Central Texas has the fourth highest maternal death rate in Texas and the worst maternal death rate among Black women. Moreover, most maternal deaths were potentially preventable, with behavioral health challenges leading to many deaths. Nearly half of births in Texas are to women on Medicaid for Pregnant Women, coverage that ends 60 days postpartum, before many behavioral health challenges are identified.
Summary of Key Findings (Excerpt):
Key findings from research in Central Texas, which are explained in greater detail in Part 3 of this report, include the following:
Central Texas has significant maternal health challenges
- Central Texas has the fourth highest maternal death rate in the state and high rates of other concerning birth outcomes.
- In Central Texas, overdose is a relatively less common cause of maternal deaths compared to other regions, but postpartum behavioral health challenges affect many new mothers and undermine their health and their babies’ health.
Central Texas must address the particular challenges that the region’s Black women and other women of color face as a result of the current and historical factors described in this report:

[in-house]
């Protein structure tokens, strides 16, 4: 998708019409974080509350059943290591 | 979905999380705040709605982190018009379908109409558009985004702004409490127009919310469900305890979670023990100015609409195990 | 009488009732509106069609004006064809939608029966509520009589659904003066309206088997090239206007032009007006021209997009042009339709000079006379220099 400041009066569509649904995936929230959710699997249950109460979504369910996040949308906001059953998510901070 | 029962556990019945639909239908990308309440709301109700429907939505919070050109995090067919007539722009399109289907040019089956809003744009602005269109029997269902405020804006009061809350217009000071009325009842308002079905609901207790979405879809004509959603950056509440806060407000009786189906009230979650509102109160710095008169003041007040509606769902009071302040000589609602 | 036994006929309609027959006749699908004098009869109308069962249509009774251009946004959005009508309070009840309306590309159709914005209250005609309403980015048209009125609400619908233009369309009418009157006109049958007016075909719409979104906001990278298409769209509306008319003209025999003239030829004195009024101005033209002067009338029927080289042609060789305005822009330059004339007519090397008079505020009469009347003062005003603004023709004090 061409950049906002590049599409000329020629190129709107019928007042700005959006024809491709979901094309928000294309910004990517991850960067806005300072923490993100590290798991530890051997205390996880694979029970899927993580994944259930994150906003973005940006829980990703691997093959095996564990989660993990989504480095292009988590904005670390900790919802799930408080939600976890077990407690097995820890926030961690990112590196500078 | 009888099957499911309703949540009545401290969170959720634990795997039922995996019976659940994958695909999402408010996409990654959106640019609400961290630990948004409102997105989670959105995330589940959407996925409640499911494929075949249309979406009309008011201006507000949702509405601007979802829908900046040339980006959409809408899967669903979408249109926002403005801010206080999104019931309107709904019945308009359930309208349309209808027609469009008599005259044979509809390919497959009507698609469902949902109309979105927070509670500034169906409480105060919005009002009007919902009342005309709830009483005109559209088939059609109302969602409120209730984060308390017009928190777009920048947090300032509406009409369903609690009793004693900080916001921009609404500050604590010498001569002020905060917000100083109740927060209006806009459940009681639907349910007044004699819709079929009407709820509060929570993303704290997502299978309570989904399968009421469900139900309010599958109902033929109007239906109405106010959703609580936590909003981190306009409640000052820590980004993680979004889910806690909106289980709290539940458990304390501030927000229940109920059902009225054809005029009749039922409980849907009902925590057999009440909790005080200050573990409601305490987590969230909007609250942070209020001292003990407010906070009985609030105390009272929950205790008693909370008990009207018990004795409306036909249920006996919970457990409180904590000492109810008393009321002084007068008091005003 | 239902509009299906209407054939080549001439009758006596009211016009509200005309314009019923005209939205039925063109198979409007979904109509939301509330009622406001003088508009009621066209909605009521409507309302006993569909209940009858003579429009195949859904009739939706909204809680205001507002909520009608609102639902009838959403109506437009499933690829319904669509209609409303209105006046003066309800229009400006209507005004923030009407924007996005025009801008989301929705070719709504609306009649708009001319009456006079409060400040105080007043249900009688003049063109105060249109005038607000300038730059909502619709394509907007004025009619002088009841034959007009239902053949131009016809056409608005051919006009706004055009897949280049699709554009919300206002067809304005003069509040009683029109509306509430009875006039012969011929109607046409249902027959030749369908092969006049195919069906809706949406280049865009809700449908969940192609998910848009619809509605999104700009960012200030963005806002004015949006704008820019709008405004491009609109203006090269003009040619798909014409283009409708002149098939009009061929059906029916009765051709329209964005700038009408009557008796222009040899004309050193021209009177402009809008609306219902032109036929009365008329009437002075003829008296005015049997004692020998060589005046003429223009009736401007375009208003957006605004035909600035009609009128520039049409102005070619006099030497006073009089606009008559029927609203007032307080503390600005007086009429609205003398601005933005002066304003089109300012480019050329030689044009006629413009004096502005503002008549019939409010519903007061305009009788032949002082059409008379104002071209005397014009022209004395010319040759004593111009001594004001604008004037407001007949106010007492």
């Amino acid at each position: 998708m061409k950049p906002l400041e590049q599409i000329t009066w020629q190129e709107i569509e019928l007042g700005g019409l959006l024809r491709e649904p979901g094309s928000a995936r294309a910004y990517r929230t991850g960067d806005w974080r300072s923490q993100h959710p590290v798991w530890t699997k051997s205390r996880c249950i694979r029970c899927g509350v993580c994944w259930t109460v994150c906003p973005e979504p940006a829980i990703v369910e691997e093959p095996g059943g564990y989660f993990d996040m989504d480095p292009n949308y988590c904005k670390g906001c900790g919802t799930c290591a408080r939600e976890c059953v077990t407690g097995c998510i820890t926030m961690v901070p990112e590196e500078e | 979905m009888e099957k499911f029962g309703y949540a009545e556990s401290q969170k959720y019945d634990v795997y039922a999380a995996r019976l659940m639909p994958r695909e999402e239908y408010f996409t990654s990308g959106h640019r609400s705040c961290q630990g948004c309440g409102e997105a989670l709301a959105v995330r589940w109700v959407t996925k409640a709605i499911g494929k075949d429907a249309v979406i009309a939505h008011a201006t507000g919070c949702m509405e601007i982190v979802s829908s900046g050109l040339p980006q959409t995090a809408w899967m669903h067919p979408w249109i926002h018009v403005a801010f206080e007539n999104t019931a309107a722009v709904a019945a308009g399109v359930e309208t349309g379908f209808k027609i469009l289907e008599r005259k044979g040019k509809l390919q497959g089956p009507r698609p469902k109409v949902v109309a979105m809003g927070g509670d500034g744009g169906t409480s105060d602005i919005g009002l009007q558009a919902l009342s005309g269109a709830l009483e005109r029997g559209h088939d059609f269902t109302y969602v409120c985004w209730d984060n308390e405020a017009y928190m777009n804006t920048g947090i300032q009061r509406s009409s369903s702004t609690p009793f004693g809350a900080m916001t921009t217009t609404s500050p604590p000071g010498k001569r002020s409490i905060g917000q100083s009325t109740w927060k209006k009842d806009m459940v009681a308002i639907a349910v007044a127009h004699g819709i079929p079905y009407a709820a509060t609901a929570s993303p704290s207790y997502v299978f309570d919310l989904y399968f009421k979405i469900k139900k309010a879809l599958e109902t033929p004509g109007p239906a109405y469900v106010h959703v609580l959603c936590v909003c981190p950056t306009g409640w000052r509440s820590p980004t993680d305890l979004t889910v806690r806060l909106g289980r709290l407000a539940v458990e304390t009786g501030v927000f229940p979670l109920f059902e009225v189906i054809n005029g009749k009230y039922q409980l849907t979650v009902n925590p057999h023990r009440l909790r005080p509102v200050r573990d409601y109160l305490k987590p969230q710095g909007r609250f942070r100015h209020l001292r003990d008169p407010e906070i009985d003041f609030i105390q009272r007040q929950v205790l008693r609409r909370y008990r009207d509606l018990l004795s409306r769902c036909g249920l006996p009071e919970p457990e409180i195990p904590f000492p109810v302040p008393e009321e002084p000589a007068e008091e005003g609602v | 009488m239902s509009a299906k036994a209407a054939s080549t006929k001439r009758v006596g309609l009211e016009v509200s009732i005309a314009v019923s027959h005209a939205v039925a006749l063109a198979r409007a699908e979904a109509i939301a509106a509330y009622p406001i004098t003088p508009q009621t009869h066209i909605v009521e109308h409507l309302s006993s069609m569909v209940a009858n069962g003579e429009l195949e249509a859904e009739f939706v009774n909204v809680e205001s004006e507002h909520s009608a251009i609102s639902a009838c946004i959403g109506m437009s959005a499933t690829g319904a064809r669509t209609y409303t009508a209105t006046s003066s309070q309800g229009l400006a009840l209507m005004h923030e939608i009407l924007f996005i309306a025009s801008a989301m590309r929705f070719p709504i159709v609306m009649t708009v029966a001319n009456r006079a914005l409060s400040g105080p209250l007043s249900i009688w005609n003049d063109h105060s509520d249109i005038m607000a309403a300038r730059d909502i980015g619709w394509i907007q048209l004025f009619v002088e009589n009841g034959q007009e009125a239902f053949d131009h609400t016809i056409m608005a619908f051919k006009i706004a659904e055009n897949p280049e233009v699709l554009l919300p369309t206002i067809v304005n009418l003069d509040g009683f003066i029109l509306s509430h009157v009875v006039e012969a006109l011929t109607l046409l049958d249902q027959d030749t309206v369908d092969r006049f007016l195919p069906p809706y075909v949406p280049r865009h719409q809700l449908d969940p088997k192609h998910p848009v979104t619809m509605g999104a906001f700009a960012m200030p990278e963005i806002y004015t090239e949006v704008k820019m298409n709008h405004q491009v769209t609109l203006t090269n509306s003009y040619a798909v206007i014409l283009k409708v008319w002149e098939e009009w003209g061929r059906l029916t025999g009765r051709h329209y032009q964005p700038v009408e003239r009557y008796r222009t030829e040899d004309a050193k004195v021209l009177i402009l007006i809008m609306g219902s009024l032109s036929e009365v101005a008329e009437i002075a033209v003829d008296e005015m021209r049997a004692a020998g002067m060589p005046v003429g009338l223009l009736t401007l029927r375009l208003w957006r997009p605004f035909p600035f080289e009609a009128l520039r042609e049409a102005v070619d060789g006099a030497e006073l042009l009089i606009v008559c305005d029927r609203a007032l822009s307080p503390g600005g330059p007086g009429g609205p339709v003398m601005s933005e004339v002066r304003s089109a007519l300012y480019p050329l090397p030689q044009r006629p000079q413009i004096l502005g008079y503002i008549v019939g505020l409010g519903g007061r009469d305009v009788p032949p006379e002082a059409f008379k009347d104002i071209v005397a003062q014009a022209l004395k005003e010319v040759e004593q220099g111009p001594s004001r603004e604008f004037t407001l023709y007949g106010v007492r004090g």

- Central Texas has the state’s worst maternal death rate among Black women and high rates of disproportionality in other adverse birth outcomes, underscoring the need to address disparities in the region.
- The fear of Child Protective Services (CPS) prevents some mothers in the region, particularly women of color, from seeking and receiving the postpartum care they need
Key barriers limit access to maternal health support in Central Texas:
- Lack of insurance coverage is a significant barrier to postpartum behavioral health care for mothers in Central Texas.
- Behavioral health providers for uninsured mothers in Central Texas often lack capacity both in terms of available slots and adequate staff training.
- Transportation to medical appointments is a significant barrier in Central Texas and may lead to new mothers missing appointments or forgoing health care during a critical time.
There are underutilized opportunities to support maternal health in the region:
- Mothers and maternal health professionals in Central Texas have limited knowledge regarding the Healthy Texas Women program.
- Health professionals in Central Texas often lack the expertise and confidence to screen and refer clients for behavioral health challenges.
- Co-location of medical and behavioral health services for mothers is effective but rarely implemented in Central Texas.
- Doulas, community health workers, and other labor and postpartum supports are beneficial for new mothers, especially women of color, but availability in Central Texas is limited due to limited funding.